State v. Reid

Annotate this Case

114 Ariz. 16 (1976)

559 P.2d 136

The STATE of Arizona, Appellee, v. Timothy REID, Appellant.

No. 3085.

Supreme Court of Arizona, In Banc.

November 5, 1976.

*18 Bruce E. Babbitt, Atty. Gen. by William J. Schafer III, Cleon M. Duke, and Frank T. Galati, Asst. Attys. Gen., Phoenix, for appellee.

Clay G. Diamos, Tucson, for appellant.

CAMERON, Chief Justice.

This is an appeal by defendant Timothy Reid from verdicts of guilty to charges of first degree murder, A.R.S. §§ 13-451 and 452; armed robbery, A.R.S. §§ 13-641 and 643; armed burglary, A.R.S. § 13-302; robbery, A.R.S. § 13-641; burglary, A.R.S. § 13-302; and theft of a motor vehicle with intent to temporarily deprive the owner, A.R.S. § 13-672. Defendant was sentenced to life imprisonment on the murder count; received concurrent sentences of 60 years to life on the armed robbery, armed burglary and robbery counts; 14 to 15 years on the burglary count; and time served on theft of a motor vehicle count.

We must answer the following questions on appeal:

1. Did the court err in denying defendant's motion for change of venue? 2. Did the court err in denying defendant's application for a change of judge? 3. Was defendant denied his right to be tried by an impartial jury due to the fact that no blacks were on the panel from which the jury was selected? 4. Did the court err in requiring defendant to wear shackles during the trial? 5. Was defendant entitled to have new counsel appointed at his request? 6. Was the warrantless search of defendant's apartment an unlawful search and seizure? 7. Did the affidavit underlying the telephonic search warrant contain sufficient facts and circumstances to support a finding of probable cause? 8. Was the preliminary hearing testimony of witnesses Linda Hagood, Jacqueline Knight, and Meredith *19 Brown properly admitted into evidence? 9. Did the court err in denying defendant a hearing concerning the in-court identification testimony of Eleanor Gallman and Joseph Mascari? 10. Did the court properly admit into evidence the videotaped testimony of a prosecution witness? 11. Should a mistrial have been granted on the basis of the testimony of Nancy de Muth? 12. Did the court improperly admit cumulative evidence? 13. Did the court improperly permit the State to introduce evidence of flight? 14. Were the sentences imposed excessive?

On the evening of 30 May 1974, at approximately 9:00 p.m., one or more persons entered the home of Mr. and Mrs. Paul W. Miles, slipped pillowcases over the Miles' heads, bound their victims with coathangers, forced them to lie on the floor, and ransacked the house for approximately 45 minutes. Neither of the victims saw the intruders' faces, although Mr. Miles was able, from seeing one of the person's hand and arm, to say that he was black. At approximately 11:30 p.m., the Miles freed themselves and called the police. Missing were numerous items, including credit cards, jewelery, silverware, and Mr. Miles' newly purchased 1974 Ford Gran Torino, which was colored light blue with a dark blue vinyl top.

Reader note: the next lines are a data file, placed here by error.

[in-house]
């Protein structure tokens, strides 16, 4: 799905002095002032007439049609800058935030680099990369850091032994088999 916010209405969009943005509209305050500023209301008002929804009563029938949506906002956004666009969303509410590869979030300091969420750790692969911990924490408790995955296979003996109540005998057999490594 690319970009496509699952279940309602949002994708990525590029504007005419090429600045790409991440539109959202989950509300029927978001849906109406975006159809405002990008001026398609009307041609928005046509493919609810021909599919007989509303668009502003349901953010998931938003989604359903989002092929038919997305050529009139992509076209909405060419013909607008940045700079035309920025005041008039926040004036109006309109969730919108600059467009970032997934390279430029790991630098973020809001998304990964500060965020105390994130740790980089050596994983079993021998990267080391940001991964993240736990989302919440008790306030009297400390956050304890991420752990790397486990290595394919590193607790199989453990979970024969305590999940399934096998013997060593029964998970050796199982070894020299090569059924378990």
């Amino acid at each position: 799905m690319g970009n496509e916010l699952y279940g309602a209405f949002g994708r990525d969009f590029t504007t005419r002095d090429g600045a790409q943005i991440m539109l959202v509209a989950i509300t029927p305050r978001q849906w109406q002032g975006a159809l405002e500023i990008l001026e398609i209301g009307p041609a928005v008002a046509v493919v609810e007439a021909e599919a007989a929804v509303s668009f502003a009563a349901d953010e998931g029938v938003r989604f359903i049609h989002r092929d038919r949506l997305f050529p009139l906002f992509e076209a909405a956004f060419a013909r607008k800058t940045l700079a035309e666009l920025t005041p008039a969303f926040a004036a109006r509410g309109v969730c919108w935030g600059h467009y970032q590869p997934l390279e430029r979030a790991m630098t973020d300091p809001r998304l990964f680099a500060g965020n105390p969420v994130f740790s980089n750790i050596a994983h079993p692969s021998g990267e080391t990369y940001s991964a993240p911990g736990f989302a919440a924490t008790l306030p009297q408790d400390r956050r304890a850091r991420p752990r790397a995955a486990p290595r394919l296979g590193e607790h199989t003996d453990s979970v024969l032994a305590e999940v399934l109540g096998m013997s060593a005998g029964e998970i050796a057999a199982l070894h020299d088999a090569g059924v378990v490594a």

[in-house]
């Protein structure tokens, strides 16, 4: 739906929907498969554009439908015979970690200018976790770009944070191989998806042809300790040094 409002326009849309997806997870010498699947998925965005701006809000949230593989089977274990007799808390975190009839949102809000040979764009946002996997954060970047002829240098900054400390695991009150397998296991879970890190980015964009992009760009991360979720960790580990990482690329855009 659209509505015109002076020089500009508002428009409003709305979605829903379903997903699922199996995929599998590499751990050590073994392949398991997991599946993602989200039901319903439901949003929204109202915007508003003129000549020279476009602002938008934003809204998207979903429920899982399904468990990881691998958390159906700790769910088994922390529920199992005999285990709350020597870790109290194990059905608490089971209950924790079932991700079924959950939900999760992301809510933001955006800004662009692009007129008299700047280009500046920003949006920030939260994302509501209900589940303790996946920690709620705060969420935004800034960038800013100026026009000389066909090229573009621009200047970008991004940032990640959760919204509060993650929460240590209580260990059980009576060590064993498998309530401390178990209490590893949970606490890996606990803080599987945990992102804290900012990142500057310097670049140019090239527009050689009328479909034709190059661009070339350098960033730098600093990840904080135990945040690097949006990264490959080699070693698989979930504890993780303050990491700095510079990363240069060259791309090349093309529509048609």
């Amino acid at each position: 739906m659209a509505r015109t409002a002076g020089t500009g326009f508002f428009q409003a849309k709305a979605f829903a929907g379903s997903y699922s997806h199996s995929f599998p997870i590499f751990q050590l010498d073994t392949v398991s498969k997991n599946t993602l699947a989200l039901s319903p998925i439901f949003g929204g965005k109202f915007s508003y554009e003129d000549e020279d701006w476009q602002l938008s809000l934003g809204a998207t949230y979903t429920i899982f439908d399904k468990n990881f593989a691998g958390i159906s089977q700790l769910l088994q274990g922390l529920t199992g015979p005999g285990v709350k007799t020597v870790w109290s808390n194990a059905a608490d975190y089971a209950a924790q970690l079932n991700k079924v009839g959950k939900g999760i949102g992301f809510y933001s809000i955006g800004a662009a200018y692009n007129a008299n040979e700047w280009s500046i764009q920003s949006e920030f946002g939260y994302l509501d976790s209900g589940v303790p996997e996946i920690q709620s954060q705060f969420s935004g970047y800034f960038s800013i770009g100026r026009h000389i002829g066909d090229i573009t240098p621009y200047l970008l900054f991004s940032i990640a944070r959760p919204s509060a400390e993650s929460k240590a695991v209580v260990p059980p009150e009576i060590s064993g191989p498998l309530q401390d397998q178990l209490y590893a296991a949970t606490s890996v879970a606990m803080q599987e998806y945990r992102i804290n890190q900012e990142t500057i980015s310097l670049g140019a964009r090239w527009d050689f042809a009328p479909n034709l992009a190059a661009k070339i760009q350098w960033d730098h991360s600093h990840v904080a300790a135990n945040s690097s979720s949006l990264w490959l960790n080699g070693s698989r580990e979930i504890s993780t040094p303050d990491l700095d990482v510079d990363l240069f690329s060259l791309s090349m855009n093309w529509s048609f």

At approximately 10:00 p.m. on the same night, two black men came to the door of Mr. Joseph Mascari who lived on the southwest side of Tucson, approximately 3 miles from the Miles residence. Mr. Mascari spoke through a screen door to one of the men whom he identified at trial as defendant Timothy Reid eventually refusing him permission to use his telephone. Mr. Mascari observed the two men get into a car which he described as a fairly new sedan with a light colored body and a darker roof. He testified that the men sat in the car which was parked across the street from his house for approximately 10 minutes before driving away.

At approximately 10:25 p.m., two black males, one of whom displayed a gun, walked through an open door at the home of Mr. and Mrs. Albert Gallman, a few blocks from the Mascari residence. The men ordered Mr. and Mrs. Gallman, who were in their dining room downstairs, to get down on the floor; one of the intruders threw a blouse over Mrs. Gallman's head. At the defendants' trials, Mrs. Gallman identified the men as Spencer Watson and Timothy Reid, stating that Reid carried the gun.

Once Mr. and Mrs. Gallman were on the floor, the two men demanded money; one of them searched through Mrs. Gallman's purse complaining when he discovered that it contained only $5 and some credit cards. Meanwhile, the other went upstairs, fired a shot, and forced his way into the bedroom of Nancy de Muth, Mrs. Gallman's daughter. Nancy testified that the man pointed a gun at her and ordered her to lie face down on her bed. She then heard footsteps followed by a series of gunshots and Mr. Gallman crying out. At that point, she opened her window and slid down a pipe to the ground. At about the same time that the first shot was fired, Mrs. Gallman got up and ran out of the house.

At this point, the sequence of events between the intruders and Mr. Gallman is not clear. It is clear, however, that Mr. Gallman, a border patrolman, obtained a gun and fired twice before being shot 4 times in the back, and that he died as a result of his wounds. There was evidence to suggest that Mr. Gallman grabbed his revolver, which he usually kept in a briefcase in the living room, and fired at defendant Reid as Reid was exiting the house. According to this version of the facts, the codefendant Spencer Watson, coming down the stairs, saw Gallman firing at Reid and shot Gallman from behind.